How Western United’s youth are taking their A-League opportunity


2020 has been the year a posse of 20-year-olds have taken their chance at Western United. Here’s their story. 

On Sunday, Thiel “Thierry” Iradukunda, United’s spiky defensive midfielder, continued his growth with a first start under head coach Mark Rudan.

After getting noticed in pre-season with his fearless displays in training (nipping at the heels of marquee signing Panagiotis Kone), the quietly spoken 20-year-old put his head down, worked hard and waited for his chance.

And he got it.

Iradukunda, a former Brimbank Stallions junior (who moved to Melbourne in 2004 from African nation Burundi) came off the bench in the heat of Newcastle two weeks earlier, then made his starting XI debut in Ballarat.

What’s more, there was plenty to like about the former Victory NYL player’s display against Brisbane Roar. 

But it’s not just those in the National Youth League stream, like Iradukunda, who craved a chance to play senior football. 


Oskar Dillon, 20, is a perfect example of a player who had already cemented a senior spot.

In his case, in Queensland with NPL outfit Gold Coast Knights.

Dillon had been on Rudan’s radar for about a year as he plied his trade in the semi-pro ranks. 

The Coffs Harbour product had the quality to move up into the professional ranks, but like many, just needed a chance.

And after trialling with Western United late last year, and taking his chance, the big central defender has stepped up to the A-League effortlessly (helping United to a clean sheet in a 3-0 win in an assured debut last month).

He’s started ever since.

Add to this, the former Melbourne City duo Josh Cavallo – a 20-year-old skilful attacking midfielder with a peach of a left peg – and pacy wingback Dylan Pierias, who turns 20 in a few days.

Both have made their starting debuts in the last two months, adding enthusiasm and skill to the United side.

This was demonstrated perfectly in a 3-2 loss to City in early January, when the duo came on as second-half subs and helped change the game and almost pull off a miraculous comeback from 3-0 down at the break.


In that same game, former Ajax and Victory player Seb Pasquali, 20, made an assured debut on the right side of a back four for the green and black.

Pasquali is another with a bright future in green and black.

Similarly, pacy striker Apostolos Stamatelopoulos – who has already had A-League experience at Adelaide United where his goalscoring caught the eye – continues to develop with the 20-year-old showing flashes of class this season.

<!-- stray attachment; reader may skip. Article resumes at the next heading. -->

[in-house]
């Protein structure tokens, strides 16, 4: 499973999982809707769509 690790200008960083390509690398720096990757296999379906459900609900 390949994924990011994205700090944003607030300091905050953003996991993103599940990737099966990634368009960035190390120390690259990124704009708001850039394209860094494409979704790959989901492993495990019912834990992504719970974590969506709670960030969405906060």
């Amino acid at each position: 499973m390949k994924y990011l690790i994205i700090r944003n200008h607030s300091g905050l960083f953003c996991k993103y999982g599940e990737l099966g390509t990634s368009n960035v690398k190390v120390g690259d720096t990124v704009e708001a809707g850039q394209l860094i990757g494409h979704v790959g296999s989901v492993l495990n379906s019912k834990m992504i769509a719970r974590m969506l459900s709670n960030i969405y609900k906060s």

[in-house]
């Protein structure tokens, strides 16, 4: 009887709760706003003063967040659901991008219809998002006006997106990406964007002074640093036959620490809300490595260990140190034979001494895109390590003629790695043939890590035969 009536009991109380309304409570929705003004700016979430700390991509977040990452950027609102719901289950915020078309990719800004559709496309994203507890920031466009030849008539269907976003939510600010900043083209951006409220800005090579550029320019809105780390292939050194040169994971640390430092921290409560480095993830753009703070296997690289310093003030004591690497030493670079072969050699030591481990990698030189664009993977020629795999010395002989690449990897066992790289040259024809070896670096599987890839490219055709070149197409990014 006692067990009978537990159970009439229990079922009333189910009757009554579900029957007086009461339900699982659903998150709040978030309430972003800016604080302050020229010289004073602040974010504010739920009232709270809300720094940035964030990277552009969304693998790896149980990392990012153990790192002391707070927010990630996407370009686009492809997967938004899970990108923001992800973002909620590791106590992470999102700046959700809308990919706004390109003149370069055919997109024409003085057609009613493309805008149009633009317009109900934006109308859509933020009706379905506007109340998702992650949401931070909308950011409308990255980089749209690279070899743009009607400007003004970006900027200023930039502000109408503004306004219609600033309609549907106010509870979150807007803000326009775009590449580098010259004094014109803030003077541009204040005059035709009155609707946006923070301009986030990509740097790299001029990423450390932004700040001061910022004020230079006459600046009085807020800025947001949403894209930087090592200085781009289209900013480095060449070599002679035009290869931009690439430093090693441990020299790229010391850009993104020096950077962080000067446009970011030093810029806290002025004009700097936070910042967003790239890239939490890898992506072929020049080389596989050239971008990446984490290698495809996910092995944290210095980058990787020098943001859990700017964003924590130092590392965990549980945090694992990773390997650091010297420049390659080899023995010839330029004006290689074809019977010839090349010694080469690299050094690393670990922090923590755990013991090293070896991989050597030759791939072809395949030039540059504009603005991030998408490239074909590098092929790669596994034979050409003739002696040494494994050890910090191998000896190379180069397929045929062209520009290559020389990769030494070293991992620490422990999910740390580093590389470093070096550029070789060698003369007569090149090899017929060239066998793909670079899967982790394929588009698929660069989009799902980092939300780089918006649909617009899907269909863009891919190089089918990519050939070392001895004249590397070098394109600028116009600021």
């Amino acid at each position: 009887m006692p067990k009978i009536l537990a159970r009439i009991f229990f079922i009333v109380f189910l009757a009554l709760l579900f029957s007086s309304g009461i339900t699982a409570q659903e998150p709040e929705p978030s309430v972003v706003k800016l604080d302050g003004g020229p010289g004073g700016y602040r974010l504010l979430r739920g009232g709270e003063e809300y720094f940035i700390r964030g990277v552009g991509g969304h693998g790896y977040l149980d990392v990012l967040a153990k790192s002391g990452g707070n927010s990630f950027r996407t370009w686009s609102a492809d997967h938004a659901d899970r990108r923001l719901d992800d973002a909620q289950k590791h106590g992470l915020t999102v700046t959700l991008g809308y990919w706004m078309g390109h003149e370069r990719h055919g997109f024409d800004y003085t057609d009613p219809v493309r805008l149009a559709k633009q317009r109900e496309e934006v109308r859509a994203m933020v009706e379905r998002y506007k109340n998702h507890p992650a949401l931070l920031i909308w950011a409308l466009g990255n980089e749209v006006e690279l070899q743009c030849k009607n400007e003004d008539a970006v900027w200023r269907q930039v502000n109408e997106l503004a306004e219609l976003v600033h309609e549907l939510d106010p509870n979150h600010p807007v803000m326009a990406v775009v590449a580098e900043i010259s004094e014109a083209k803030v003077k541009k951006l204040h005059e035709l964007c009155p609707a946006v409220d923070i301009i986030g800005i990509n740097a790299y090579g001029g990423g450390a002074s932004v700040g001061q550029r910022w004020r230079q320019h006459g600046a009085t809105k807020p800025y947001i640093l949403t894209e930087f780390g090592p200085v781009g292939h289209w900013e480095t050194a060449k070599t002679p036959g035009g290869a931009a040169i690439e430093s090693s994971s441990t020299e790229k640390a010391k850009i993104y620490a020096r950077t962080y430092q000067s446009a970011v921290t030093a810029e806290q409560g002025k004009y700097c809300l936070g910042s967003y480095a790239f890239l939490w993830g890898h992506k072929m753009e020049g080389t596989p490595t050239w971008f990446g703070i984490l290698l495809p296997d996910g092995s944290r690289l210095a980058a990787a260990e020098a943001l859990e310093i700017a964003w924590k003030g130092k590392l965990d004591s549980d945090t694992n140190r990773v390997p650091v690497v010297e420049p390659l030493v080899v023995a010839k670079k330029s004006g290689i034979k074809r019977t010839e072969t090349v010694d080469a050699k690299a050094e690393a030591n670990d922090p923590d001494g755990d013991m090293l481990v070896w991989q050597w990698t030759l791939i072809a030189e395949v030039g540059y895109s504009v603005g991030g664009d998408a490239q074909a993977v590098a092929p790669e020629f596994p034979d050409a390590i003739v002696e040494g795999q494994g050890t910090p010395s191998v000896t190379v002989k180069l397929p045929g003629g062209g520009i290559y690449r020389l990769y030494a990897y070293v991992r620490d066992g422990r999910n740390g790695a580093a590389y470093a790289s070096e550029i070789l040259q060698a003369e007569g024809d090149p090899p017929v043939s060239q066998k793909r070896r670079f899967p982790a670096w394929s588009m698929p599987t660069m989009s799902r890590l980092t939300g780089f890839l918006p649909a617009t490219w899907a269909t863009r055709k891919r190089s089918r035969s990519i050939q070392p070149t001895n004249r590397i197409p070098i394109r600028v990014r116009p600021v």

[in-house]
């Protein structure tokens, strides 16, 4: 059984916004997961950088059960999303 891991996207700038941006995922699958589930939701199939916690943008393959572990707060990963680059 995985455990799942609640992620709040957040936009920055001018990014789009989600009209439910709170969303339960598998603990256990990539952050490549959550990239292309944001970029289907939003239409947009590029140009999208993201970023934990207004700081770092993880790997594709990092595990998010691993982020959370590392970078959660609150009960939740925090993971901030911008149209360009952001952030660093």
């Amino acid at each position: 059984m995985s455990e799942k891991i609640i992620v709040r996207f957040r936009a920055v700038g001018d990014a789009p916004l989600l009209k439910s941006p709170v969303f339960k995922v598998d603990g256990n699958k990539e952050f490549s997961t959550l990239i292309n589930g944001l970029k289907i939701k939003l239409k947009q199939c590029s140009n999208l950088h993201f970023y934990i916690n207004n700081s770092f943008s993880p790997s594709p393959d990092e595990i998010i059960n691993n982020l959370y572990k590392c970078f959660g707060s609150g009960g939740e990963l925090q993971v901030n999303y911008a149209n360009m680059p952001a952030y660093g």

But perhaps the best example of this youth policy at the Green and Black under Rudan has been 19-year-old midfielder Jerry Skotadis.

Unlike the other four players, Skotadis had actually made his senior debut with an A-League club.

In the Asian Champions League, no less.

He was one of a posse of youth players who stepped in to face J-League powerhouse Kawasaki Frontale two days after his then club Sydney FC had played in Perth and won the 2019 A-League Grand Final.


Skotadis debuted for United in a Melbourne Derby against Victory in early December – and since then has been an increasingly important cog in central midfield.

Starting every week, Skotadis has maturity and poise and his elevation shows Rudan’s eye remains as sharp as ever after having first scouted him in the Sydney FC U-18s.

With just 11 professional clubs currently in the Hyundai A-League – of which 10 are Australian-based – getting that opportunity to play first-team football can be challenging when you’re under 21.

In the A-League, younger players are often scrapping and battling for that chance. It’s not easy.

Many go overseas.  

Happily, Western United continues to move forward with their youth development mantra under Rudan – a coach who last season oversaw the development of the exciting duo of Libby Cacace and Bayern Munich signing Sarpreet Singh at Wellington Phoenix.

Are there more younger players to look out for this season in the Green and Black side?

Keep an eye on Luke Duzel, the Aussie U-17 midfielder who is growing in confidence each week after signing for United as a scholarship player at the start of the season.

The son of former NSL player Ivan Duzel went to Brazil last October with the Joeys at the FIFA U-17 World Cup and would have taken much from that experience.

He’s been on the bench for the past two games and is edging closer to a debut in the future

Luke Duzel

“We’re giving a lot of young boys an opportunity. And debuts as well,” Rudan told media after Sunday’s game at Mars Stadium. 

With a Western United academy structure planned for the future, Rudan added it’ll give teenagers hope when they see young players getting their chance.

“I place a lot of importance on the youth academy and the youth structure. We are working extremely hard to get that right.

“But that’s the goal, to get the young ones in nice and early. And setting up scouting networks around the West and making sure we try to work with the boys from the West.

“Coming out to Ballarat and Geelong, these are the areas we want to try and scout.”

With a number of squad changes and injuries, it’s been a case of stepping up when needed.

“We want to give young players an opportunity to shine,” Rudan added.

“There’s been a lot of talk about the young kid on Friday night [Adelaide United’s Mohamed Toure, who became the youngest ever A-League goalscorer aged just 15] and that’s a fantastic narrative for our game right now.”

But Rudan cautioned: “They have to continue to work hard.”


Western United’s next home game is against the Central Coast Mariners on Sunday, March 1 at GMHBA Stadium, Geelong.

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